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Last Reviewed on June 19, 2019, by eNotes Editorial. Word Count: 318

One of the themes of Cities of Salt is westernization. Set in an unnamed Arabic country, this novel is about the transformation of what was formerly a desert into a modern petroleum-producing state and the effect that this transformation has on the local people. They are immediately suspicious of the American engineers who arrive to look for oil, and they regard the Americans as odd. They even feel that the Americans smell bad. In Harran, the modern city that the Americans construct, the ways of life of the former wadi are forever changed, and the people must adapt to strange new ways that are forced on them quickly, without time for them to process these changes and adapt.

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A related theme is that of change and loss. The young men who leave the wadi to work in the modern city of Harran are distressed and confused by its ways. The city changes people such as Ibn Rashed, who takes control of the men who go to Harran and who becomes a harsh and exacting leader of them (while he was formerly kind and humorous). An elder named Miteb al-Hathal fears the arrival of the Americans, and he correctly predicts the destruction of the wadi. He escapes into the desert and only appears as a phantom-like figure. He symbolizes the change and loss that westernization and modernization have brought to the local people. The people seem perplexed by the changes introduced into their lives. This change is also symbolized by their introduction to the sea in Harran, as they have never before seen the sea. They react with wonder at the water, but they are also scared of the waves and do not venture very far into the ocean. Even though westernization and modernization introduce them to natural marvels like the sea and to new forms of technology, they are at a loss to make sense of these changes.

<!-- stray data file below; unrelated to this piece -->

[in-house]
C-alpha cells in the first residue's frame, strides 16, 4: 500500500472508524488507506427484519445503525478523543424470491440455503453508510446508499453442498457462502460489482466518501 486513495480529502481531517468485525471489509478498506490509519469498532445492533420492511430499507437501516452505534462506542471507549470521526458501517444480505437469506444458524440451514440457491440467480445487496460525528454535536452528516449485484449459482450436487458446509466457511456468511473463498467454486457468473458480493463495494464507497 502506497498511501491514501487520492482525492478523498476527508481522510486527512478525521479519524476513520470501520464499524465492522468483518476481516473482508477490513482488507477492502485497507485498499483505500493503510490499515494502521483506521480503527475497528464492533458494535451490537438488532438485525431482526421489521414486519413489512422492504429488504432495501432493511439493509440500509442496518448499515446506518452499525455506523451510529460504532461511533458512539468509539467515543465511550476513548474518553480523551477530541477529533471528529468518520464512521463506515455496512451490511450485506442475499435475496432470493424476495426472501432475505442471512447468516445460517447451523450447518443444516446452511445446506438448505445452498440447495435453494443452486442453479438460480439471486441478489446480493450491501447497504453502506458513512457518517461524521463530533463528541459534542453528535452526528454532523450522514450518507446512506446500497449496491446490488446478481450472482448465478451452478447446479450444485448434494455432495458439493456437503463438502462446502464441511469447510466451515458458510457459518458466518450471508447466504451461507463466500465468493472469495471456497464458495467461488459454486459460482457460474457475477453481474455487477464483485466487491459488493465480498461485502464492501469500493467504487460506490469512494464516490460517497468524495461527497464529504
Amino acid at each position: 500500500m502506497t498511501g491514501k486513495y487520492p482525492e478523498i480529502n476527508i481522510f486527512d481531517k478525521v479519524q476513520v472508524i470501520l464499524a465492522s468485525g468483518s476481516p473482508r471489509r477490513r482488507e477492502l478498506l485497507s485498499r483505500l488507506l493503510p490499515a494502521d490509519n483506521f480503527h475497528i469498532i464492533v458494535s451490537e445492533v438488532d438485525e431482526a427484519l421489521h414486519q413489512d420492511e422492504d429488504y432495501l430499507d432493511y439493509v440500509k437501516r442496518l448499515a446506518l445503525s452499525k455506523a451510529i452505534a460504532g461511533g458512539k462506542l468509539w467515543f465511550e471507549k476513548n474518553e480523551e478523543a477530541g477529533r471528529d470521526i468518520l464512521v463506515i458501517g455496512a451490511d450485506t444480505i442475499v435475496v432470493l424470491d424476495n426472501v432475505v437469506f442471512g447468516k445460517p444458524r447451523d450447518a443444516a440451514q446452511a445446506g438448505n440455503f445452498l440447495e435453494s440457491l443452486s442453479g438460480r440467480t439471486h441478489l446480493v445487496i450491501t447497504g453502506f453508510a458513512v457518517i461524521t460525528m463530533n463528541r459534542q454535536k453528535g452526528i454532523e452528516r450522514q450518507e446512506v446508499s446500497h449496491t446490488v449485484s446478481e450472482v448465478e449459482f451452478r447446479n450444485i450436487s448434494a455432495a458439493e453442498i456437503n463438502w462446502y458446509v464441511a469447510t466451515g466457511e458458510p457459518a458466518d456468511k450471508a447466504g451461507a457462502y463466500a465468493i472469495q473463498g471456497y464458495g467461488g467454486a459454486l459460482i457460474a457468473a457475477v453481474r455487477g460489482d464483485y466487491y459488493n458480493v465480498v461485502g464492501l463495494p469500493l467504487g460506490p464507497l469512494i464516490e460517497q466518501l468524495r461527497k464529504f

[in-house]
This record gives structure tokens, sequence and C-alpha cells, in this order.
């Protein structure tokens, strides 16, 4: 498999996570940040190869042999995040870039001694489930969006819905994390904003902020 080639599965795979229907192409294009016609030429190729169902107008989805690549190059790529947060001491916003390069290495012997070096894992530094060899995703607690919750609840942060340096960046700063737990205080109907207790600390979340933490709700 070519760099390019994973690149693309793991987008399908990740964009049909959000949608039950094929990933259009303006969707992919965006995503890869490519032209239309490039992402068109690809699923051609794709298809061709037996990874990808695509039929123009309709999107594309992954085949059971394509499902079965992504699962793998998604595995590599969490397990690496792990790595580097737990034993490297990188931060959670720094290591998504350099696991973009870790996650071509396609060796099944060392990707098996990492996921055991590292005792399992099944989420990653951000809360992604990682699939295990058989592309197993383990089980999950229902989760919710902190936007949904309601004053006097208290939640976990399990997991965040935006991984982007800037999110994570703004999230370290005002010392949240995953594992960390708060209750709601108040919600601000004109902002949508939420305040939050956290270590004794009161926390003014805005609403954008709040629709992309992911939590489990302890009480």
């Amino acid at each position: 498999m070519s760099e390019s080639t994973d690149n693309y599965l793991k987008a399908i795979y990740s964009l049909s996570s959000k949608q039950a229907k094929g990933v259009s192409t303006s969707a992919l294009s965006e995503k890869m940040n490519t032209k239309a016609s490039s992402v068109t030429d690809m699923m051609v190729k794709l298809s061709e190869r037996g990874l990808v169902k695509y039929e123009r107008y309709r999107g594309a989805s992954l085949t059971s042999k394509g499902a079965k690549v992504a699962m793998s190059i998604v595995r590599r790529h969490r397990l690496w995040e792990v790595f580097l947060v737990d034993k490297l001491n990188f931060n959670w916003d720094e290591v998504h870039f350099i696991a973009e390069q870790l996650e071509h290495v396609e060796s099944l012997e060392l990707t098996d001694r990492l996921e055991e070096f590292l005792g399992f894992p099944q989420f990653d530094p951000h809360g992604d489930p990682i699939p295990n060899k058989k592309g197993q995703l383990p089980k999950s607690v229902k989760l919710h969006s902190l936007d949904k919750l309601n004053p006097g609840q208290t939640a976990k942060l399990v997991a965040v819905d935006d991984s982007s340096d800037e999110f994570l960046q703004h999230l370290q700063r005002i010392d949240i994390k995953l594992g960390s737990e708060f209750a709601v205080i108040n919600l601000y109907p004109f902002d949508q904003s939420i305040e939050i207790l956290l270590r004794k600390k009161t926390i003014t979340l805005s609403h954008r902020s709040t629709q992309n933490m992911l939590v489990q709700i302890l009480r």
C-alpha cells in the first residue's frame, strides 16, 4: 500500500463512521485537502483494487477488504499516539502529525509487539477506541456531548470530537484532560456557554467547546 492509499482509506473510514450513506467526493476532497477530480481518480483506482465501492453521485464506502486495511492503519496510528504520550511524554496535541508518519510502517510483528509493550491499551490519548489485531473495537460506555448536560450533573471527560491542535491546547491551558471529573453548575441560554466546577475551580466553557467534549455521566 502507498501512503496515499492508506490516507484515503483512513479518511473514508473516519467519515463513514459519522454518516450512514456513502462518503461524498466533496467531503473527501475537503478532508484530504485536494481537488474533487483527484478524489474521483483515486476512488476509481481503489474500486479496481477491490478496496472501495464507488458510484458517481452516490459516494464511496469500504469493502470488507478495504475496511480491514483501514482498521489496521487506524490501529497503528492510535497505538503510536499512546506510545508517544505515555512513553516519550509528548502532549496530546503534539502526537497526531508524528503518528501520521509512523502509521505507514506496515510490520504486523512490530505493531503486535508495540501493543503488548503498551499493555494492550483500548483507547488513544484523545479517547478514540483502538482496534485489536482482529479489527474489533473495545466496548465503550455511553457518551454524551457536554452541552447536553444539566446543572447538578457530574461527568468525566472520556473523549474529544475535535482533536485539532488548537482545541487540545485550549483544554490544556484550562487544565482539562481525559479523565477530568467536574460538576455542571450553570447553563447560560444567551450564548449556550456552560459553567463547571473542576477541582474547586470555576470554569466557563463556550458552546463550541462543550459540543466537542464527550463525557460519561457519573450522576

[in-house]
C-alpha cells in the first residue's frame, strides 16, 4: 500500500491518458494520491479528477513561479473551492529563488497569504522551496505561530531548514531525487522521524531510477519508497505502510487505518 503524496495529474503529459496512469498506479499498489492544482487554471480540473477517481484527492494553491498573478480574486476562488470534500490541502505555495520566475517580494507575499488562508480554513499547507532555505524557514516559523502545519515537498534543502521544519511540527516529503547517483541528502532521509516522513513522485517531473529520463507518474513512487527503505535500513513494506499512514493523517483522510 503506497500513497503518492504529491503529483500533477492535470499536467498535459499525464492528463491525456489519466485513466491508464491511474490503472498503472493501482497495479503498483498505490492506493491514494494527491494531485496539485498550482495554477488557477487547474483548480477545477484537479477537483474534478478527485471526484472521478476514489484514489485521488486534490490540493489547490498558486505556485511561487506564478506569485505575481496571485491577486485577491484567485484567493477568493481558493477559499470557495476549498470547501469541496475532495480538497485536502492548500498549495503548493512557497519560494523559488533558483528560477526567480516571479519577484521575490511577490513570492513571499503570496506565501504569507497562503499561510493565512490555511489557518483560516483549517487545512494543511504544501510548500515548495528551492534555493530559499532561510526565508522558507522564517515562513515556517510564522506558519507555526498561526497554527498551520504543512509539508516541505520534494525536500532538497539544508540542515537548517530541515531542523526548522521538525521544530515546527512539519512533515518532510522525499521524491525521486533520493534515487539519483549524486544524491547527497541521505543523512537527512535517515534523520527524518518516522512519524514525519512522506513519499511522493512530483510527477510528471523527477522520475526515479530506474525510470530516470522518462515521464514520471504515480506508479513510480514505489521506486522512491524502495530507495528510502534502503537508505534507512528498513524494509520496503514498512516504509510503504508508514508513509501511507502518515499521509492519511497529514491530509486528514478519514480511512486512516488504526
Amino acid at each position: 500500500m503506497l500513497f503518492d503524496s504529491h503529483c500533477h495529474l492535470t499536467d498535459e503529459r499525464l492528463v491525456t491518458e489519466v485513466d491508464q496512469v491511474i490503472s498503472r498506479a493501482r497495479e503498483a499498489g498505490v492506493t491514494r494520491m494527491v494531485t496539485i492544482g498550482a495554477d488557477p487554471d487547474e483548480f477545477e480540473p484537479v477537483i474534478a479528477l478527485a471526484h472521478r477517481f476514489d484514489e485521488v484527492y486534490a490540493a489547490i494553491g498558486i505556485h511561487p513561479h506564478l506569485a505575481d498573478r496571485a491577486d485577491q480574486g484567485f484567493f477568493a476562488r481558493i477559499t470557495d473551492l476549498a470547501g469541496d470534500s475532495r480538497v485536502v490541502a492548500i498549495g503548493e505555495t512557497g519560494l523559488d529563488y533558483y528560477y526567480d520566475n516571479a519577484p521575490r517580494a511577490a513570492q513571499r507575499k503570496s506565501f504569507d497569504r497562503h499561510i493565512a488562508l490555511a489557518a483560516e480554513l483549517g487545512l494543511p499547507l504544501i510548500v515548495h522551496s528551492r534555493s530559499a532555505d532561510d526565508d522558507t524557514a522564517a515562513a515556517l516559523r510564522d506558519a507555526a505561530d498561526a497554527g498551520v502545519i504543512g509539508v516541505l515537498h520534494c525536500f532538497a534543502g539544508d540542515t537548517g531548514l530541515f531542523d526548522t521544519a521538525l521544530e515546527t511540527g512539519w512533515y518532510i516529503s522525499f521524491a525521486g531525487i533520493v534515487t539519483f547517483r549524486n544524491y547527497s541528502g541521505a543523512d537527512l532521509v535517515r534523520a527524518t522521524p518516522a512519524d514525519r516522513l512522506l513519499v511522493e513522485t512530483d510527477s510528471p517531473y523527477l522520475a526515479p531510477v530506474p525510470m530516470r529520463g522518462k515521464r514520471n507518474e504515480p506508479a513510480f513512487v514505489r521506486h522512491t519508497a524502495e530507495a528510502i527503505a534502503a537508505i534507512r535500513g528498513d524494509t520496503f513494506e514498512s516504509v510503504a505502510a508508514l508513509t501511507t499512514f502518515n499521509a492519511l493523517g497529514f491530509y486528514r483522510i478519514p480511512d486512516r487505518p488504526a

Themes and Meanings

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Last Updated on May 6, 2015, by eNotes Editorial. Word Count: 299

The overriding thematic concern of Mudun al-milh is to chronicle the passing of one historical epoch and the onset of another. As is often the case in human history, the transition from one phase of civilization to another occasions a clash between the old and the new. In this novel, the arrival of machines, cars, and boats in the desert announces the start of the conflict between the traditional nomadic life-style of the indigenous Bedouin population and modernity.

This universal theme takes the form of a cultural...

(The entire section contains 617 words.)

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